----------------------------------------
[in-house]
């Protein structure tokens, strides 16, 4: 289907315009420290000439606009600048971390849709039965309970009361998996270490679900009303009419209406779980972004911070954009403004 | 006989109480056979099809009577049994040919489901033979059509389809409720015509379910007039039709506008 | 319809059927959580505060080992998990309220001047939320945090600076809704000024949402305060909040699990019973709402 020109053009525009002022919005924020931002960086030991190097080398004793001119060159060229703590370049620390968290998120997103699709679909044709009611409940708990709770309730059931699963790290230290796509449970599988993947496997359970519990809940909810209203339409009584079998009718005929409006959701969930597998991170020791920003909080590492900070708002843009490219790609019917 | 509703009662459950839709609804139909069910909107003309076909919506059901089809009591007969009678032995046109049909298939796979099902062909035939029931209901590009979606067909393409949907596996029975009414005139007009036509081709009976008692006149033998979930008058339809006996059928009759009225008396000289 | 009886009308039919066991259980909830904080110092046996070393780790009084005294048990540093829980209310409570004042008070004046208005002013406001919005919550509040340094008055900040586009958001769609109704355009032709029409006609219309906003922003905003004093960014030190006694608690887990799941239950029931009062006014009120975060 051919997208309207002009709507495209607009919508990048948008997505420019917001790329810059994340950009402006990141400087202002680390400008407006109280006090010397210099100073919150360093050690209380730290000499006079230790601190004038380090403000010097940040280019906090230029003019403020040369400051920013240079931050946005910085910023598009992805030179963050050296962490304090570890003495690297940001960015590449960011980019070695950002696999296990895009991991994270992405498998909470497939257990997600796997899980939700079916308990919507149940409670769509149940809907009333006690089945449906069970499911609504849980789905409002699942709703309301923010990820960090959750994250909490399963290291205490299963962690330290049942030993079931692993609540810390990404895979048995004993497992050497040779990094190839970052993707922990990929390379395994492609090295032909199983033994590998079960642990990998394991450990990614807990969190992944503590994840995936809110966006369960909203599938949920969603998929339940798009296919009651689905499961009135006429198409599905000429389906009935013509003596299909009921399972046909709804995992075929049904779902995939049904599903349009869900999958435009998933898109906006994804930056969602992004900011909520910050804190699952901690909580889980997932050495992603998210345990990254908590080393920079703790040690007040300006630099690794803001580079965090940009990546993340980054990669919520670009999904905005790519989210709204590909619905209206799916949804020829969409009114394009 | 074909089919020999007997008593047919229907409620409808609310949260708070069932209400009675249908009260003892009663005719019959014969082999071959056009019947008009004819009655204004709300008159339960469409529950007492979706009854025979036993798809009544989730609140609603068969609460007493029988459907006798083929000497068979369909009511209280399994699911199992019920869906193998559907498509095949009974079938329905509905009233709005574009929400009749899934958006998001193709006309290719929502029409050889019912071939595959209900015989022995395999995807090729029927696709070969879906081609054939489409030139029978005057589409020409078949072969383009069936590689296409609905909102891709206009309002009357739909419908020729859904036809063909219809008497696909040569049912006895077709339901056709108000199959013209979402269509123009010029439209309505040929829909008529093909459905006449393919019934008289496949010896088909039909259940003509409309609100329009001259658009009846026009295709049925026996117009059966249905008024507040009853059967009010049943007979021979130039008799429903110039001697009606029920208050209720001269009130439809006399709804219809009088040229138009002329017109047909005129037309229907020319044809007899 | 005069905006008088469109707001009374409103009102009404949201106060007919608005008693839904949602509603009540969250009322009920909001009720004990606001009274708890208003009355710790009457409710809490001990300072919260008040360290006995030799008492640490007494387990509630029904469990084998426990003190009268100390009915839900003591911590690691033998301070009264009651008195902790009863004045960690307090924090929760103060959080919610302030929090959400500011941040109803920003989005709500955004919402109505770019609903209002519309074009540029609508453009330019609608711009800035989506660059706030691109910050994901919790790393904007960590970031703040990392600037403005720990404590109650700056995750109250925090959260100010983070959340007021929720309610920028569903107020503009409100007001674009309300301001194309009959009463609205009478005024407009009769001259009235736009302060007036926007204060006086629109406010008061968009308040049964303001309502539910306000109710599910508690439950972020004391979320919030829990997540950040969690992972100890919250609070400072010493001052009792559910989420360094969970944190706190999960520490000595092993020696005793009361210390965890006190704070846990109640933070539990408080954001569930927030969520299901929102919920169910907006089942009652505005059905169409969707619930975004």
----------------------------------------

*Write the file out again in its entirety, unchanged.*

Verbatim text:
[in-house]
């Protein structure tokens, strides 16, 4: 289907315009420290000439606009600048971390849709039965309970009361998996270490679900009303009419209406779980972004911070954009403004 | 006989109480056979099809009577049994040919489901033979059509389809409720015509379910007039039709506008 | 319809059927959580505060080992998990309220001047939320945090600076809704000024949402305060909040699990019973709402 020109053009525009002022919005924020931002960086030991190097080398004793001119060159060229703590370049620390968290998120997103699709679909044709009611409940708990709770309730059931699963790290230290796509449970599988993947496997359970519990809940909810209203339409009584079998009718005929409006959701969930597998991170020791920003909080590492900070708002843009490219790609019917 | 509703009662459950839709609804139909069910909107003309076909919506059901089809009591007969009678032995046109049909298939796979099902062909035939029931209901590009979606067909393409949907596996029975009414005139007009036509081709009976008692006149033998979930008058339809006996059928009759009225008396000289 | 009886009308039919066991259980909830904080110092046996070393780790009084005294048990540093829980209310409570004042008070004046208005002013406001919005919550509040340094008055900040586009958001769609109704355009032709029409006609219309906003922003905003004093960014030190006694608690887990799941239950029931009062006014009120975060 051919997208309207002009709507495209607009919508990048948008997505420019917001790329810059994340950009402006990141400087202002680390400008407006109280006090010397210099100073919150360093050690209380730290000499006079230790601190004038380090403000010097940040280019906090230029003019403020040369400051920013240079931050946005910085910023598009992805030179963050050296962490304090570890003495690297940001960015590449960011980019070695950002696999296990895009991991994270992405498998909470497939257990997600796997899980939700079916308990919507149940409670769509149940809907009333006690089945449906069970499911609504849980789905409002699942709703309301923010990820960090959750994250909490399963290291205490299963962690330290049942030993079931692993609540810390990404895979048995004993497992050497040779990094190839970052993707922990990929390379395994492609090295032909199983033994590998079960642990990998394991450990990614807990969190992944503590994840995936809110966006369960909203599938949920969603998929339940798009296919009651689905499961009135006429198409599905000429389906009935013509003596299909009921399972046909709804995992075929049904779902995939049904599903349009869900999958435009998933898109906006994804930056969602992004900011909520910050804190699952901690909580889980997932050495992603998210345990990254908590080393920079703790040690007040300006630099690794803001580079965090940009990546993340980054990669919520670009999904905005790519989210709204590909619905209206799916949804020829969409009114394009 | 074909089919020999007997008593047919229907409620409808609310949260708070069932209400009675249908009260003892009663005719019959014969082999071959056009019947008009004819009655204004709300008159339960469409529950007492979706009854025979036993798809009544989730609140609603068969609460007493029988459907006798083929000497068979369909009511209280399994699911199992019920869906193998559907498509095949009974079938329905509905009233709005574009929400009749899934958006998001193709006309290719929502029409050889019912071939595959209900015989022995395999995807090729029927696709070969879906081609054939489409030139029978005057589409020409078949072969383009069936590689296409609905909102891709206009309002009357739909419908020729859904036809063909219809008497696909040569049912006895077709339901056709108000199959013209979402269509123009010029439209309505040929829909008529093909459905006449393919019934008289496949010896088909039909259940003509409309609100329009001259658009009846026009295709049925026996117009059966249905008024507040009853059967009010049943007979021979130039008799429903110039001697009606029920208050209720001269009130439809006399709804219809009088040229138009002329017109047909005129037309229907020319044809007899 | 005069905006008088469109707001009374409103009102009404949201106060007919608005008693839904949602509603009540969250009322009920909001009720004990606001009274708890208003009355710790009457409710809490001990300072919260008040360290006995030799008492640490007494387990509630029904469990084998426990003190009268100390009915839900003591911590690691033998301070009264009651008195902790009863004045960690307090924090929760103060959080919610302030929090959400500011941040109803920003989005709500955004919402109505770019609903209002519309074009540029609508453009330019609608711009800035989506660059706030691109910050994901919790790393904007960590970031703040990392600037403005720990404590109650700056995750109250925090959260100010983070959340007021929720309610920028569903107020503009409100007001674009309300301001194309009959009463609205009478005024407009009769001259009235736009302060007036926007204060006086629109406010008061968009308040049964303001309502539910306000109710599910508690439950972020004391979320919030829990997540950040969690992972100890919250609070400072010493001052009792559910989420360094969970944190706190999960520490000595092993020696005793009361210390965890006190704070846990109640933070539990408080954001569930927030969520299901929102919920169910907006089942009652505005059905169409969707619930975004």